The SEC declined to adjust the dollar amounts in the net worth ($1,000,000) and income ($200,000 individually; $300,000 jointly) thresholds for natural persons. Although the proposing release acknowledged that these amounts had not been modified since Regulation D was adopted in 1982 (and the inflation-adjusted amounts would be $13,0000,000 (net worth), $520,000 (individual income) and $632,000 (joint income) in 2019 dollars, the SEC was reluctant to restrict, rather than expand, the existing universe of accredited investors, citing the abundance of information about private issuers available through social media, lack of abuse in Regulation D offerings and the potential disruptive effect on capital raising if the pool of accredited investors were to be reduced. The SEC did note that it is seeking input on whether these financial thresholds should be adjusted in the future (on an inflation-adjusted basis or otherwise).

Accreditation based upon advice from a fiduciary

Without floating a specific proposal, the SEC sought input on whether it should implement an additional category of accredited investor for someone who is advised about the merits of a Regulation D offering by a fiduciary, such as a registered investment adviser or broker-dealer.

Conforming Amendments to Rule 163B and Rule 15g-1(b)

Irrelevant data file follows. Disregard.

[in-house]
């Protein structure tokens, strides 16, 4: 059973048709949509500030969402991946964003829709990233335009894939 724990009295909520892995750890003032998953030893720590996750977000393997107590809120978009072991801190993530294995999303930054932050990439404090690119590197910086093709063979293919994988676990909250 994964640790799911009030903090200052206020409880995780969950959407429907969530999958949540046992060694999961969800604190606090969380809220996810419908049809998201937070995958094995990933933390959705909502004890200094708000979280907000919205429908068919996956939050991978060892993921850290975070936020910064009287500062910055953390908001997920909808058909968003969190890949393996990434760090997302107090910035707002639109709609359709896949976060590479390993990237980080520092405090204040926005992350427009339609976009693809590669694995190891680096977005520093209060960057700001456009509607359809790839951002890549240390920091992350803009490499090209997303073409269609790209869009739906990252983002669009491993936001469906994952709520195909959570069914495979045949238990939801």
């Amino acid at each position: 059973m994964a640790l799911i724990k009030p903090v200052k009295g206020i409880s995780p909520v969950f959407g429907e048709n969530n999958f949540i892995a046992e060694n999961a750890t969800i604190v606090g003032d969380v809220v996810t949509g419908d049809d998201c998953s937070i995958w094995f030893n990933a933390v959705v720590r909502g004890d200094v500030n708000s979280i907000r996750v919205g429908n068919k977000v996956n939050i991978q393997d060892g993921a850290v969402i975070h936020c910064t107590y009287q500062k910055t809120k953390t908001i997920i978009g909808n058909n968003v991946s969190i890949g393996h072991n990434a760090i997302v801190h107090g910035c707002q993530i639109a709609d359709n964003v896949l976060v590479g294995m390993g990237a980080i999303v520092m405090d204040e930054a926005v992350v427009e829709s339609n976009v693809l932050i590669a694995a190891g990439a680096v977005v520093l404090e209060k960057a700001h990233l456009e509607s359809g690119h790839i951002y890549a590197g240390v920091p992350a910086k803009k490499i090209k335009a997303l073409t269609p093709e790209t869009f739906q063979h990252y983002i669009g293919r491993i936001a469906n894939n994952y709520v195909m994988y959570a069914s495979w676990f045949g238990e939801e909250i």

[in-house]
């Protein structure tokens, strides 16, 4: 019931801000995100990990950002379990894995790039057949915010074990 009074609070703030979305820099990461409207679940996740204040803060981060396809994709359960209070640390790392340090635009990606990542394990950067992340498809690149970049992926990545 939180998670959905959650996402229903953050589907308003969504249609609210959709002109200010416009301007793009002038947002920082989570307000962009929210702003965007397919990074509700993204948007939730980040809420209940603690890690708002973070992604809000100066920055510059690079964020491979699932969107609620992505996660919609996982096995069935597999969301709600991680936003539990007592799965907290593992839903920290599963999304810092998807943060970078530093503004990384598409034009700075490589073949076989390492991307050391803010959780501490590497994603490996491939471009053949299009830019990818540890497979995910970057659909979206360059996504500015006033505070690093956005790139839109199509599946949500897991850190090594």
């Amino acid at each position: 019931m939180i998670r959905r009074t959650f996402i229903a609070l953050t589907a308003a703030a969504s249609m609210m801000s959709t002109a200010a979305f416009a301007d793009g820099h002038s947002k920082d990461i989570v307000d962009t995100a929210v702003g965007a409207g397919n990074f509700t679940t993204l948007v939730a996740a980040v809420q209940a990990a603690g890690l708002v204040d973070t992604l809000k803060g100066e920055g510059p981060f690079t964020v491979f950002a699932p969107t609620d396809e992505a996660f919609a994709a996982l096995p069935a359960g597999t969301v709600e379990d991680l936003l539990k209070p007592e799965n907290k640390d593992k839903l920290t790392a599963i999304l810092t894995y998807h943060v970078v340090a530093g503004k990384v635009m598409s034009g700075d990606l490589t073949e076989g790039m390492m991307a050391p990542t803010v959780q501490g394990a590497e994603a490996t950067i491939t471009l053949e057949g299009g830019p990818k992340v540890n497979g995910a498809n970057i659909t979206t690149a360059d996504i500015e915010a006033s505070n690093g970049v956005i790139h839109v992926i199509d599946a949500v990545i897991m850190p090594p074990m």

The SEC proposed conforming amendments to Rule 163B, which expanded permissive testing-the-water communications with Qualified Institutional Buyers (QIBs) and Institutional Accredited Investors (IAIs), so that the expanded categories of accredited investor will be picked up by Rule 163B. Similarly, the proposal would also include conforming amendments to Rule 15g-1(b), the exception to the broker-dealer disclosure requirements for “penny stocks”, so that the reference to institutional accredited investor in that rule reflects the expanded categories contemplated by the proposal.

Conforming Amendments to Rule 144A

The proposed amendments would also provide that institutional accredited investors under Rule 501(a) (as expanded after giving effect to the proposed amendments), be QIBs under Rule 144A to the extent they satisfy the applicable $100 million threshold.

Rule 215

The proposal would also amend Rule 215 so that the definition of accredited investor in that rule would be the same as the definition included in Rule 501(a), as modified (currently the accredited investor definition in Rule 215 is similar, but not identical to, Rule 501(a)).

The proposed amendments are subject to a 60-day public comment period.

The entire proposing release is available here.


1 This is more of a clarification since the SEC staff had previously published interpretive guidance that LLCs satisfying the applicable criteria would be considered accredited investors under Rule 501(a)(3). See CD&I 255.05 (January 26, 1999);
(citing the Wolf, Block, Schorr and Solis-Cohen No Action Letter (December 11, 1996)).

2 Although the language in the proposing release states that “at least $5.0 million of assets under management” is the applicable threshold for family offices, the text of the new proposed Rule 501(a)(12) states “assets under management in excess of $5,000,000.” Presumably this will be clarified in the adopting release (assuming the amendments are in fact adopted).

3 See SEC Staff CD&I 255.11 (January 26, 2009):

4 This is another position that is currently supported by interpretive guidance previously provided by the SEC staff. See SEC Staff CD&I 255.06 (January 26, 2009)